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What is the "Future of Work" in Hospitality?

24 AUGUST 2018

One of the most ubiquitous turns of phrase associated with the labour market today is the term “future of work”, and many industries have questioned just what this future entails, especially in an age of the rising gig economy, artificial intelligence and of course, the millennial generation. The hospitality industry is no exception to this question, and it’s a mixed bag of optimism and concern.

One of the most notable changes affecting the hospitality industry, aside from Brexit and the surmounting 60,000 strong worker shortage expected each year, has been the rise of the gig economy. With an estimated 4.4% of the UK population now working in the gig economy, this new form of flexible work isn’t slowing down. Combine this with the fact that 56% of these workers are millennials – a huge demographic of the hospitality industry – and it’s clear to see why many within hospitality are interested in understanding how it will affect them.

It’s an exciting opportunity to explore both sides of the gig economy and deliberate over what needs to be done to make it a force for good in the industry.

So, what are the opportunities it can bring and what challenges lay ahead?

Over the past 18 months, a great deal of press has surrounded the gig economy – most notably in the form Uber, Deliveroo and Pimlico. However, in light of such press, the opportunities this form of employment offers both workers and businesses, and the role it’s currently playing in industries such as hospitality are being overshadowed.

Don’t be misled, the issue of worker’s rights is still a major issue facing the gig economy, and it needs to be resolved. However, if we’re to improve the gig economy and embrace it in the hospitality industry – which is still quite traditional in its recruitment employment strategy - we must highlight its opportunities and discuss how we can overcome its challenges from both a worker and business standpoint.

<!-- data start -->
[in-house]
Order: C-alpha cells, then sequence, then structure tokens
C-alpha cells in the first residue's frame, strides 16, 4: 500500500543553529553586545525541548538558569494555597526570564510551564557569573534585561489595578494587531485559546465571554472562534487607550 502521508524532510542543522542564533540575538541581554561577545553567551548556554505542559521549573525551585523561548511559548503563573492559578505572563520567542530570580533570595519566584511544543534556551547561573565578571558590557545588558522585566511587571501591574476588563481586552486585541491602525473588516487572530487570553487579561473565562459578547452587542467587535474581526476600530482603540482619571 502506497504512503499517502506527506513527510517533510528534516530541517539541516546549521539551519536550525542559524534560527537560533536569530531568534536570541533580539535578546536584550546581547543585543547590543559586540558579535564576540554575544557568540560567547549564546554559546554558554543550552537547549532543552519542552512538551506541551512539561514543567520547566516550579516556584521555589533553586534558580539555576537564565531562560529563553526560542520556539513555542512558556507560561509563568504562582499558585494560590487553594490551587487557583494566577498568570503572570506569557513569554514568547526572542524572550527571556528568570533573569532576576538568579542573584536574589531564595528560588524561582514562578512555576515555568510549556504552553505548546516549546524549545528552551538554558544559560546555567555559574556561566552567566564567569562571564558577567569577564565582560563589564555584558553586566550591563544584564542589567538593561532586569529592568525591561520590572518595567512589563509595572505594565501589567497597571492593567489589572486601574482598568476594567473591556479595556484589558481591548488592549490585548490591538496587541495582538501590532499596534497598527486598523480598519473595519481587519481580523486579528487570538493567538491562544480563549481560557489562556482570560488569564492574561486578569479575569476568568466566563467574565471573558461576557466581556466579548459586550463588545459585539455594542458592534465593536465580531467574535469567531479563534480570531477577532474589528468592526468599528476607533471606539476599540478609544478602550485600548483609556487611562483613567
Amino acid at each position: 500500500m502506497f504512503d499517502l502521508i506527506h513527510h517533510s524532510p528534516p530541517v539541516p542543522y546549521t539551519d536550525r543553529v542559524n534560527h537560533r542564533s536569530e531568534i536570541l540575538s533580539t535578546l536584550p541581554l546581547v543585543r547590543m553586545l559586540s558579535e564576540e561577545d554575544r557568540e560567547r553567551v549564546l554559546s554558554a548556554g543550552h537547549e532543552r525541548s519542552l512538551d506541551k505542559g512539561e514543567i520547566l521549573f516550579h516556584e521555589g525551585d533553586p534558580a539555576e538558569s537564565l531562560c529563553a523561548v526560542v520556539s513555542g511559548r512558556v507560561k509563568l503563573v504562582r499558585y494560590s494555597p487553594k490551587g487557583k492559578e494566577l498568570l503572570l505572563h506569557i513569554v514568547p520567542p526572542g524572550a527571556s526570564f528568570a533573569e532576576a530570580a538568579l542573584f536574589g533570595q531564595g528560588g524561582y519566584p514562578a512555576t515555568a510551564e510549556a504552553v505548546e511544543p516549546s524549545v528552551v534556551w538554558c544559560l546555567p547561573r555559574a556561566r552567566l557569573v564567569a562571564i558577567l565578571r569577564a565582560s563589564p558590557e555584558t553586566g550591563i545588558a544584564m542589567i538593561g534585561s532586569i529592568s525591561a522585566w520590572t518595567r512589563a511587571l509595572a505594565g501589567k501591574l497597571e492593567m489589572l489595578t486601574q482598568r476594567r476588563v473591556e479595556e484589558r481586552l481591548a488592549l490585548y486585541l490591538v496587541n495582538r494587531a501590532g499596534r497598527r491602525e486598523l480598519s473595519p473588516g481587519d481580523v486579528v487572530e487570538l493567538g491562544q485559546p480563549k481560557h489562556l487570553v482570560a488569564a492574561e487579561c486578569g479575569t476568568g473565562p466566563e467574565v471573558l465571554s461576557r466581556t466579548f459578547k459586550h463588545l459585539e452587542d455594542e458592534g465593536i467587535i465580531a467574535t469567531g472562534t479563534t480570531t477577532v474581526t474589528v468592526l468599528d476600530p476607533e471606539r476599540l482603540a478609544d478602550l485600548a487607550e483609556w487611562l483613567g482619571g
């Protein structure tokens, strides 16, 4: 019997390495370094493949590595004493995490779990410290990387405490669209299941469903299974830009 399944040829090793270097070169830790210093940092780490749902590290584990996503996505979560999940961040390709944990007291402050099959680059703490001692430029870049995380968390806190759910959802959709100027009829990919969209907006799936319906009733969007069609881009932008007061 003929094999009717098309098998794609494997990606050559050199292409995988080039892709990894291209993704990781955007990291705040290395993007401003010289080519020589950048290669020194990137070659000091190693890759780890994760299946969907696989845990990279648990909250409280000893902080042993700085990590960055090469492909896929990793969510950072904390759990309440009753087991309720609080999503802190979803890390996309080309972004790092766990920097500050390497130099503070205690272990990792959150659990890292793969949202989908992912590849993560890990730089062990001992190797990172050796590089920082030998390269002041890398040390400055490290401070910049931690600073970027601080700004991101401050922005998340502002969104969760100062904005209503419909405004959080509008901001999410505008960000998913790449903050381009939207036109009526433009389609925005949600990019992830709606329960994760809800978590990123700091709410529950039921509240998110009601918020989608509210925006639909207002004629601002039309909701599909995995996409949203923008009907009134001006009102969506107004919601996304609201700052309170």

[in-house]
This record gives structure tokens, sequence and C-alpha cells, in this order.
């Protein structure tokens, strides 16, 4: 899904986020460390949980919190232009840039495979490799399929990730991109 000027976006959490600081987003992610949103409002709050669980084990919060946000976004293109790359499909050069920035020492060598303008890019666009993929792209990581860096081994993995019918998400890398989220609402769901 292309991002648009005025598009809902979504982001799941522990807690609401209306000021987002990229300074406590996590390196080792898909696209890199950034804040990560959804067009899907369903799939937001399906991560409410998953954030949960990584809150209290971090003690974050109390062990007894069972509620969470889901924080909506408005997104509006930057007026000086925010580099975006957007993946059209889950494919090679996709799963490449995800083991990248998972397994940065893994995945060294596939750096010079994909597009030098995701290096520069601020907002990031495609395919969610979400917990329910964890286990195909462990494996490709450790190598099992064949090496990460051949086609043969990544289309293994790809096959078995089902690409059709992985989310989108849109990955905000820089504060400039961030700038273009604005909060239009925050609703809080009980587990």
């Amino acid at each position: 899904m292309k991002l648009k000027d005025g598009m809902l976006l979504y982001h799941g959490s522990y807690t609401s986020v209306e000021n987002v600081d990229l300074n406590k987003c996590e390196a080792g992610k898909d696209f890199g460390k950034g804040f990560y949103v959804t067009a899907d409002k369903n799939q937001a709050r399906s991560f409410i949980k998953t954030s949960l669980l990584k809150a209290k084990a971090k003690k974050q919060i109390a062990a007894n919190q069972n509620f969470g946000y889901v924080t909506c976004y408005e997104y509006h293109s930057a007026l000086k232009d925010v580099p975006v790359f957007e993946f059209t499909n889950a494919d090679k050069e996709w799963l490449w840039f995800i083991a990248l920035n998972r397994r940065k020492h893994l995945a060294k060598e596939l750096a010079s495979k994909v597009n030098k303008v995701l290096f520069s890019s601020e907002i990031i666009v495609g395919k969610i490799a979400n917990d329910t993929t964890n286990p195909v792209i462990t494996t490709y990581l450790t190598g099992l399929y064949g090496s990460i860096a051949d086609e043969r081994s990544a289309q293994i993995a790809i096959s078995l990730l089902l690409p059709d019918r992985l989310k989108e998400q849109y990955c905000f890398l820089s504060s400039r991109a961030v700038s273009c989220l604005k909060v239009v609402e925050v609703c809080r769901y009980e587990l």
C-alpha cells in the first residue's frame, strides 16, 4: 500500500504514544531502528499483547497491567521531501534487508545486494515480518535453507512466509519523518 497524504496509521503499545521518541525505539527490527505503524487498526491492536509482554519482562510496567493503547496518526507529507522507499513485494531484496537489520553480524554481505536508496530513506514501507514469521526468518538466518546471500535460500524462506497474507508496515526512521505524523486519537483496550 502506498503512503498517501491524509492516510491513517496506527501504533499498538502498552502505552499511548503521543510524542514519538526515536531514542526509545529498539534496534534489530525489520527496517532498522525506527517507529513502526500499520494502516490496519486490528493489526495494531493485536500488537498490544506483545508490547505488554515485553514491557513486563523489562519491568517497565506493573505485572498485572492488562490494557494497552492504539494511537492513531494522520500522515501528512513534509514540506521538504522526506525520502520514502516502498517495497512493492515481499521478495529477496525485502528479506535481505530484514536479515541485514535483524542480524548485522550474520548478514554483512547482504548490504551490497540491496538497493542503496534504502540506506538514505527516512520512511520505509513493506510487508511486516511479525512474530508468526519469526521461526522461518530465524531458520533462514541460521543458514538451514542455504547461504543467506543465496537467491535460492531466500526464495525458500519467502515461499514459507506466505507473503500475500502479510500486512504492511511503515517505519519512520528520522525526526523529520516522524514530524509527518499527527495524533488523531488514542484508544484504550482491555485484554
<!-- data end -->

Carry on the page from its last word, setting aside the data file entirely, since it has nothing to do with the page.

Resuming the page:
Therefore, in conjunction with the Caterer and The Springboard Charity, we’re taking part in a panel-discussion this September, alongside fellow hospitality and gig economy operators, prominent MP’s, and members of the press. 

Looking at the effect of the gig economy in hospitality, the event will cover topics such as Brexit, worker vetting, quality control, maintaining brand value, taxation, Government assistance, and of course, worker’s rights. Set up as a Q&A panel, fellow attendees – including the press – will also be able to voice their opinion and add to the debate.

It’s an exciting opportunity to explore both sides of the gig economy and deliberate over what needs to be done to make it a force for good in the industry.

As you may know, this event ties in with our campaign to Make Gig Work, Work - which aims to reform the gig economy for both workers and industry operators.

In what kicked off with an official Government petition earlier this year to improve worker’s rights in the gig economy, our campaign has grown to include face-to-face meetings with leading industry figures, government MP’s, and Chief Exec of the RSA, Matthew Taylor.

However, the success of our campaign has never been defined by the number of signatures on our petition or by the discussions we’re having with key figures. Success lies in how the Government listens to those operating and working within the gig economy and our event in September will emphasis such discussion.

In what many have pipped to be the ‘future of work’, the gig economy shows no sign of stopping. It’s increasing popularity as a flexible working option amongst millennials bodes well for the similarly flexible and youthful hospitality industry. However, in order for it to be a force for good and transition from an outdated industry into a new era of on-demand work, we must encourage its benefits, overcome its challenges and erase the stigma surrounding the gig economy.

To learn more about the upcoming event in conjunction with The Caterer and The Springboard Charity, and how you be a part of the conversation, simply contact


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